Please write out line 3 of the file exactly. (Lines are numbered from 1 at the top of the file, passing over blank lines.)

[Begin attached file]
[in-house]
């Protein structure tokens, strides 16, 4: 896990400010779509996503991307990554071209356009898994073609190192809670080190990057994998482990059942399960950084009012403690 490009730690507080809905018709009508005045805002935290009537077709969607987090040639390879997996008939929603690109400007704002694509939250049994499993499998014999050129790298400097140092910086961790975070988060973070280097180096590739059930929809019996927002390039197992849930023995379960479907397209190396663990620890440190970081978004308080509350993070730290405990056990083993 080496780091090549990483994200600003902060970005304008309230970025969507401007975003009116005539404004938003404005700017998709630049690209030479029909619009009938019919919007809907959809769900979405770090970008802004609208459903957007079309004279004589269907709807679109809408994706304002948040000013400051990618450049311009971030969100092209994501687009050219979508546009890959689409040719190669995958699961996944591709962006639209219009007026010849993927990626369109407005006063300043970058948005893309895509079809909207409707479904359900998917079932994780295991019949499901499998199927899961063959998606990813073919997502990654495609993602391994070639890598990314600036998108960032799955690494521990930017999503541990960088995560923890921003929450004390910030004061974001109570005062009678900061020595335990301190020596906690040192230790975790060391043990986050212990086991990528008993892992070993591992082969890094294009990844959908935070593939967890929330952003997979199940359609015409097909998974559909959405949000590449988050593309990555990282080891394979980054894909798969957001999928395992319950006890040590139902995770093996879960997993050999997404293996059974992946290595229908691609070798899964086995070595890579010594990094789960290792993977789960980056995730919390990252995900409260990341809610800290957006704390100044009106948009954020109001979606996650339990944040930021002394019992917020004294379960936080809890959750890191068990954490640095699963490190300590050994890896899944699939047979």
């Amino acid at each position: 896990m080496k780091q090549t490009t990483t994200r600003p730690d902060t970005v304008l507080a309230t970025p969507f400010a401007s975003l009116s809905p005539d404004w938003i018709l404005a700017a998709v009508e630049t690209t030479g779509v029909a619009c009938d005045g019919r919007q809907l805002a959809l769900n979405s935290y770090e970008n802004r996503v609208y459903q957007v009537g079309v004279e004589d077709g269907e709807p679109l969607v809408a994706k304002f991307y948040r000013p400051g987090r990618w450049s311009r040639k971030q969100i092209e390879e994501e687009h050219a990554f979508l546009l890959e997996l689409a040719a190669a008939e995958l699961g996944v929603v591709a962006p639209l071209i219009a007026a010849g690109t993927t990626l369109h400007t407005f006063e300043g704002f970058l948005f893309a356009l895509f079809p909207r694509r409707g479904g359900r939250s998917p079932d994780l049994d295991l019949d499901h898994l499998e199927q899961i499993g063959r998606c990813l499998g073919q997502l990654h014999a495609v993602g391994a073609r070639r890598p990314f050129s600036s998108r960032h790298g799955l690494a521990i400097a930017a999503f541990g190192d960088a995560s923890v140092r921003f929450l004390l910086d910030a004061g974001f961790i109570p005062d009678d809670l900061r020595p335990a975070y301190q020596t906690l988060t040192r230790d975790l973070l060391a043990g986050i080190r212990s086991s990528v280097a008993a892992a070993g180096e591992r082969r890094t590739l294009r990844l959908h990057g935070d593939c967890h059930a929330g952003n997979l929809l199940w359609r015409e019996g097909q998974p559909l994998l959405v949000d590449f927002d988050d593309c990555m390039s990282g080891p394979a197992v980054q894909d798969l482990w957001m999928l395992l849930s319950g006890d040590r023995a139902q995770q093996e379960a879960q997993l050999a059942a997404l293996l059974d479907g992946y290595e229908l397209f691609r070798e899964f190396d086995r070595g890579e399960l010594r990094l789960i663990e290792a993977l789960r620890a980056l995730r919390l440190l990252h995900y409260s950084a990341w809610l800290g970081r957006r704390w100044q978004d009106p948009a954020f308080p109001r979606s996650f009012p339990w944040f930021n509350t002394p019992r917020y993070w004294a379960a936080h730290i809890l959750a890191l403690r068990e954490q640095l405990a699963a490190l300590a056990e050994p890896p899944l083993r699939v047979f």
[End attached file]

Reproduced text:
């Amino acid at each position: 896990m080496k780091q090549t490009t990483t994200r600003p730690d902060t970005v304008l507080a309230t970025p969507f400010a401007s975003l009116s809905p005539d404004w938003i018709l404005a700017a998709v009508e630049t690209t030479g779509v029909a619009c009938d005045g019919r919007q809907l805002a959809l769900n979405s935290y770090e970008n802004r996503v609208y459903q957007v009537g079309v004279e004589d077709g269907e709807p679109l969607v809408a994706k304002f991307y948040r000013p400051g987090r990618w450049s311009r040639k971030q969100i092209e390879e994501e687009h050219a990554f979508l546009l890959e997996l689409a040719a190669a008939e995958l699961g996944v929603v591709a962006p639209l071209i219009a007026a010849g690109t993927t990626l369109h400007t407005f006063e300043g704002f970058l948005f893309a356009l895509f079809p909207r694509r409707g479904g359900r939250s998917p079932d994780l049994d295991l019949d499901h898994l499998e199927q899961i499993g063959r998606c990813l499998g073919q997502l990654h014999a495609v993602g391994a073609r070639r890598p990314f050129s600036s998108r960032h790298g799955l690494a521990i400097a930017a999503f541990g190192d960088a995560s923890v140092r921003f929450l004390l910086d910030a004061g974001f961790i109570p005062d009678d809670l900061r020595p335990a975070y301190q020596t906690l988060t040192r230790d975790l973070l060391a043990g986050i080190r212990s086991s990528v280097a008993a892992a070993g180096e591992r082969r890094t590739l294009r990844l959908h990057g935070d593939c967890h059930a929330g952003n997979l929809l199940w359609r015409e019996g097909q998974p559909l994998l959405v949000d590449f927002d988050d593309c990555m390039s990282g080891p394979a197992v980054q894909d798969l482990w957001m999928l395992l849930s319950g006890d040590r023995a139902q995770q093996e379960a879960q997993l050999a059942a997404l293996l059974d479907g992946y290595e229908l397209f691609r070798e899964f190396d086995r070595g890579e399960l010594r990094l789960i663990e290792a993977l789960r620890a980056l995730r919390l440190l990252h995900y409260s950084a990341w809610l800290g970081r957006r704390w100044q978004d009106p948009a954020f308080p109001r979606s996650f009012p339990w944040f930021n509350t002394p019992r917020y993070w004294a379960a936080h730290i809890l959750a890191l403690r068990e954490q640095l405990a699963a490190l300590a056990e050994p890896p899944l083993r699939v047979f």